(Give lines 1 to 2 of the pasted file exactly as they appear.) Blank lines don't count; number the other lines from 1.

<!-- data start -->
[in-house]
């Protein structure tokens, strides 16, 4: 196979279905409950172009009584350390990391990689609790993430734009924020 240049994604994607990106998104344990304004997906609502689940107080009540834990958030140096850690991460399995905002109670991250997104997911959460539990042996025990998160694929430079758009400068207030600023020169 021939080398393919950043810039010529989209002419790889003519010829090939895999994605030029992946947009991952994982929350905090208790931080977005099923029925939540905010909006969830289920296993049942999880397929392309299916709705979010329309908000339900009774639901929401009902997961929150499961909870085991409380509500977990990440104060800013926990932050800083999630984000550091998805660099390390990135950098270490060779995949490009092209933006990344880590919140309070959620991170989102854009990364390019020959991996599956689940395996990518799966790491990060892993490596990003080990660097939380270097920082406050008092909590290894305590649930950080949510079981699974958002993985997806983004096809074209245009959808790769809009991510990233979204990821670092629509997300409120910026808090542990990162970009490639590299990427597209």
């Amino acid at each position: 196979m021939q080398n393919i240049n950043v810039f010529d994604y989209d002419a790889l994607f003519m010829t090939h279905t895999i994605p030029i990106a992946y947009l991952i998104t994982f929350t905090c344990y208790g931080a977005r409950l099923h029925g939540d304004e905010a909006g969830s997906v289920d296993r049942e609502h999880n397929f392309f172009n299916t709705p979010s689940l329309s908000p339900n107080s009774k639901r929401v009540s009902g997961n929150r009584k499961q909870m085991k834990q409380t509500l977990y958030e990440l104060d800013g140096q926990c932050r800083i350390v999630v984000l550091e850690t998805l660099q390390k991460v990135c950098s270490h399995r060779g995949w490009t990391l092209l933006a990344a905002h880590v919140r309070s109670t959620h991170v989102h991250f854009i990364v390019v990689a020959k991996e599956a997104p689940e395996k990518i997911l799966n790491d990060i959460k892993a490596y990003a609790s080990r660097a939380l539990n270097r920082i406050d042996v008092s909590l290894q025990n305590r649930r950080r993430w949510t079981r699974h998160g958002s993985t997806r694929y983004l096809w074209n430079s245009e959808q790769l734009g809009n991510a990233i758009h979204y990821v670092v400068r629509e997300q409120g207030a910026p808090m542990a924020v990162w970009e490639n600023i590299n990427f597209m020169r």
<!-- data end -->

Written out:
[in-house]
């Protein structure tokens, strides 16, 4: 196979279905409950172009009584350390990391990689609790993430734009924020 240049994604994607990106998104344990304004997906609502689940107080009540834990958030140096850690991460399995905002109670991250997104997911959460539990042996025990998160694929430079758009400068207030600023020169 021939080398393919950043810039010529989209002419790889003519010829090939895999994605030029992946947009991952994982929350905090208790931080977005099923029925939540905010909006969830289920296993049942999880397929392309299916709705979010329309908000339900009774639901929401009902997961929150499961909870085991409380509500977990990440104060800013926990932050800083999630984000550091998805660099390390990135950098270490060779995949490009092209933006990344880590919140309070959620991170989102854009990364390019020959991996599956689940395996990518799966790491990060892993490596990003080990660097939380270097920082406050008092909590290894305590649930950080949510079981699974958002993985997806983004096809074209245009959808790769809009991510990233979204990821670092629509997300409120910026808090542990990162970009490639590299990427597209």